It’s a little odd that I’d feel compelled to write a prayer.
I should say from the outset that I have always envied people of faith. They seem to have one less worry, a major one, even if that faith is an unwavering, confident rejection of being of faith. How lucky to be that assured of anything. If this sounds sarcastic or biting, please know that I am sincere about this. How peaceful it must be to have a nagging question resolved like that.
I have tried to will myself into some faith, any faith, since childhood but within the last decade or longer, I stopped trying to force myself into something that does not fit me. I’m Jewish by birth with pagan and Buddhist tendencies and the particles of that settles in the snow globe of me as largely agnostic. While not being of faith, I accept that there could be some larger, unseen mystery behind the scenes that mortal humans cannot fathom as entirely possible. That is the nature of agnosticism for me: We cannot truly know one way or the other. It is unknowable.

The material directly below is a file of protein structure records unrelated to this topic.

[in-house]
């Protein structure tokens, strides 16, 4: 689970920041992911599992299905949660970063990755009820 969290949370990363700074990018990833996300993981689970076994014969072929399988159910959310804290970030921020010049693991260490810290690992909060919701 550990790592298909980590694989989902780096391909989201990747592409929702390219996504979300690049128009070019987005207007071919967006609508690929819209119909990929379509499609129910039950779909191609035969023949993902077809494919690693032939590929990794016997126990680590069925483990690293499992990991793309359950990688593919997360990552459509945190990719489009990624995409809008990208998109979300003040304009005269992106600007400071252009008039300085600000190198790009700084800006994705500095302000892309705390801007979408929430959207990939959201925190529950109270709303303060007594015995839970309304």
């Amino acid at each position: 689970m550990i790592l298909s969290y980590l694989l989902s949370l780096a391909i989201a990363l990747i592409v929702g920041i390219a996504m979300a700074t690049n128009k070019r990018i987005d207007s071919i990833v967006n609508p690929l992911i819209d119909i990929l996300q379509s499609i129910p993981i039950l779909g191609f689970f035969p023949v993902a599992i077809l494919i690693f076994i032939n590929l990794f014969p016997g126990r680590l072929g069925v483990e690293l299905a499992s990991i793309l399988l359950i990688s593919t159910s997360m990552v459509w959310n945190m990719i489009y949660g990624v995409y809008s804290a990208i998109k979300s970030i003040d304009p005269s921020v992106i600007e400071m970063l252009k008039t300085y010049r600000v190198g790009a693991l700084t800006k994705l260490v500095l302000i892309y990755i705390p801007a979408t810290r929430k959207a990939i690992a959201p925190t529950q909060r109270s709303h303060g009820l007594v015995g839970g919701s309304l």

Atheists have always seemed a little surprised, and, frankly, disappointed to learn of my staunch agnosticism. Ultimately, I am a secular, cultural Jew who has always had the tender-to-the-touch bruise of being the Other, of knowing that things can turn on a dime, that I should probably find secure hiding spots, just in case, that life can be fine but it can all unravel in a heartbeat, that bad things happen to good people and, well, quite the reverse of that, too. If you think this is dramatic, you don’t really know the historic reality for the Jewish people.
I also know the possibilities that are so opposite of that, in the arts, in humankind, in nature, in philanthropy. Maybe it is the tension between potentialities, both unspeakably beautiful and unspeakably ghastly, that seems to be stitched into every Jew’s DNA, and the bittersweetness of this knowing, that comes the closest to my spirituality.
Or maybe not.
Given that, how and why does someone like me, not a believer or a non-believer, write a prayer? A prayer after and during so much loss and so much terror, so much polarization and so much tragedy? We are all so raw right now and the pain feels overwhelming.